Failure to Exercise Discretion Is an Abuse of Discretion, Federal Edition

Timothy Kowal, Esq.
February 2, 2021

I have written before about California state court cases holding that failing to exercise discretion is an abuse of discretion. The same rule applies in federal courts, as the recent case of Rembert v. A Plus Home Health Care Agency, LLC (6th Cir. Jan. 25, 2021) No. 20-3454 out of the Sixth Circuit illustrates in the context of attorney fee awards.

In Rembert, a home healthcare agency declined to pay nurses for the overtime they worked because it “couldn’t make money” if it did. The nurses sued and won via settlement. The district court ordered attorney fees, but then reduced them to 35% of the total settlement amount because that’s what judges in that district “typically approve.”

Reversing, the Sixth Circuit acknowledged the district court "has some discretion regarding the rates and hours that are reasonable." But that discretion may be invoked "only when the court provides a clear and concise explanation of its reasons for the fee award," quoting Gonter v. Hunt Valve Co., 510 F.3d 610, 616 (6th Cir. 2007).

The Court reversed on two grounds.

First, in the context of Fair Labor Standards Act (FLSA) claims, where recovery typically is modest, if plaintiffs' fee awards were capped at a percentage of recovery, they "would be unable to 'attract competent counsel' to represent them." So caps based on percentage of recovery are invalid in the FLSA context.

Second, appellant argued the district court "failed adequately to explain the reasons for reducing her counsel’s compensable hours by nearly two-thirds." The Court agreed. “The district court should state with some particularity which of the claimed hours the court is rejecting, which it is accepting, and why.” U.S. Structures, Inc. v. J.P. Structures, Inc., 130 F.3d 1185, 1193 (6th Cir. 1997) (brackets and internal quotation marks omitted). The Court noted: "We lack any such particularity here."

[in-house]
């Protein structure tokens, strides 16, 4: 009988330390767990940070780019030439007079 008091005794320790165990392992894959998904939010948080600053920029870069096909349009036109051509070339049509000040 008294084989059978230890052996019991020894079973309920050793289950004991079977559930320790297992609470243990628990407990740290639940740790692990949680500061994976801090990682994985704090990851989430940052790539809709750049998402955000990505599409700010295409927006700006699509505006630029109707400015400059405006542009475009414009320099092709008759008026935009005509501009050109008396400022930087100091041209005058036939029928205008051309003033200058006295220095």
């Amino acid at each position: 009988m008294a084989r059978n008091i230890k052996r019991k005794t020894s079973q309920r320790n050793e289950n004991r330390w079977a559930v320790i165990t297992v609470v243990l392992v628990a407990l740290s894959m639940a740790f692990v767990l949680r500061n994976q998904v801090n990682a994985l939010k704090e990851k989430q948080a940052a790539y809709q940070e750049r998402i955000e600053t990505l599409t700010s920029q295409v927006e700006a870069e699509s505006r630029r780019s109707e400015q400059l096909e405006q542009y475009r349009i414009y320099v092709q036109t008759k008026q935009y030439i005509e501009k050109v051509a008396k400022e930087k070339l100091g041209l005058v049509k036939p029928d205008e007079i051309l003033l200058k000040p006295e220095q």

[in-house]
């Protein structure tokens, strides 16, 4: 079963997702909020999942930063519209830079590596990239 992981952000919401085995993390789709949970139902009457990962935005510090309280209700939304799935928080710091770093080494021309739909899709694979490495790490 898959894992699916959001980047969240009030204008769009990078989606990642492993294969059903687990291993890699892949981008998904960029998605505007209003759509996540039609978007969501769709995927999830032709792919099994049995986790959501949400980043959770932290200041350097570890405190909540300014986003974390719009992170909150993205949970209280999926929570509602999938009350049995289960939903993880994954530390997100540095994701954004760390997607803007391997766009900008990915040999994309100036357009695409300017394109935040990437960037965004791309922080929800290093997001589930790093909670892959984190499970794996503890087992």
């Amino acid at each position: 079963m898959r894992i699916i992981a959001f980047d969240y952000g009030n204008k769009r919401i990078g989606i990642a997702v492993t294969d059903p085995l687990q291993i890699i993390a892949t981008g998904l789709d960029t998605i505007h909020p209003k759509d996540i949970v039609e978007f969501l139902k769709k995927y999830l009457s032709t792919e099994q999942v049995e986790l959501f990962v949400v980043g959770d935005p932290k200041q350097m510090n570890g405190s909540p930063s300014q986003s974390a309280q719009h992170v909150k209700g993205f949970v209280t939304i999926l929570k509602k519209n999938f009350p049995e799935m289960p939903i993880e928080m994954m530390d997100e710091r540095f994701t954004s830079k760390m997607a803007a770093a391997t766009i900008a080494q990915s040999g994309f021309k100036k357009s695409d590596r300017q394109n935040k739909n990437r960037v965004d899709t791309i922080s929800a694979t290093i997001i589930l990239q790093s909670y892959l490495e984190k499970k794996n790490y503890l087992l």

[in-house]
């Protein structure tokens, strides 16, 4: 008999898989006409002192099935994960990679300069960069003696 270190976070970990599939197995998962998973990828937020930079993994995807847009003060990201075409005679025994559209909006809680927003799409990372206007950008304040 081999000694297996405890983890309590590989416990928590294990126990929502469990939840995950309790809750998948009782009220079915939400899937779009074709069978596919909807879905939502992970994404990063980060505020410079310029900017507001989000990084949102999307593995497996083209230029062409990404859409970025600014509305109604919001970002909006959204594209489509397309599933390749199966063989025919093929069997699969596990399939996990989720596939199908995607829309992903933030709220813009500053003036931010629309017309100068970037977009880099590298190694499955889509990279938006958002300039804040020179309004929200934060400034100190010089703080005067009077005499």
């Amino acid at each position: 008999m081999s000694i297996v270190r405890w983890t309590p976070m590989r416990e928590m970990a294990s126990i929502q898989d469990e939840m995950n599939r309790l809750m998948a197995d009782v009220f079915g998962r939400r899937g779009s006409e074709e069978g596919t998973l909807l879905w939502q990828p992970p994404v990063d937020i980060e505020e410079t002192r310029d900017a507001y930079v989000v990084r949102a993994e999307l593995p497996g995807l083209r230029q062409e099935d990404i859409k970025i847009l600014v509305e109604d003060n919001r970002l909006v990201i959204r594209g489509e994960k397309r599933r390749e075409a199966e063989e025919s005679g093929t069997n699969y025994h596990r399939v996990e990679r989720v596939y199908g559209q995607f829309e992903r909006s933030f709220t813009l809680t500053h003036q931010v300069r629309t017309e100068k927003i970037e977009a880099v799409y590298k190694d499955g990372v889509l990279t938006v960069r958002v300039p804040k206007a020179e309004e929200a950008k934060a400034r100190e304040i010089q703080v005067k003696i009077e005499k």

Reviewing the fees in the first instance, the Court noted: "In determining fee awards, courts should not “‘become green-eyeshade accountants[,]’” but instead must content themselves with “‘rough justice[.]’” " (Quoting Carter v. Hickory Healthcare, Inc., 905 F.3d 963, 970 (6th Cir. 2018) (quoting Fox v. Vice, 563 U.S. 826, 838 (2011)).) "And though we are mindful of our limited role in adjudicating fee disputes, we see nothing more than de minimis entries (if any) for non-compensable time." "[W]e respectfully conclude that the district court abused its discretion when it did not grant in full the amounts requested in counsel’s fee petition."

Remanded for a further award of appellant's fees on appeal. Reiterating the modest amount of fees at issue, the Court urges the parties not to appeal again.

Usage Note: The court's locution, "failed adequately to explain," hints that the Sixth Circuit expects you keep your infinitives unsplit.

Tim Kowal helps trial attorneys and clients win their cases and avoid error on appeal. He co-hosts the Cal. Appellate Law Podcast at, and publishes a newsletter of appellate tips for trial attorneys at Contact Tim at or (714) 641-1232.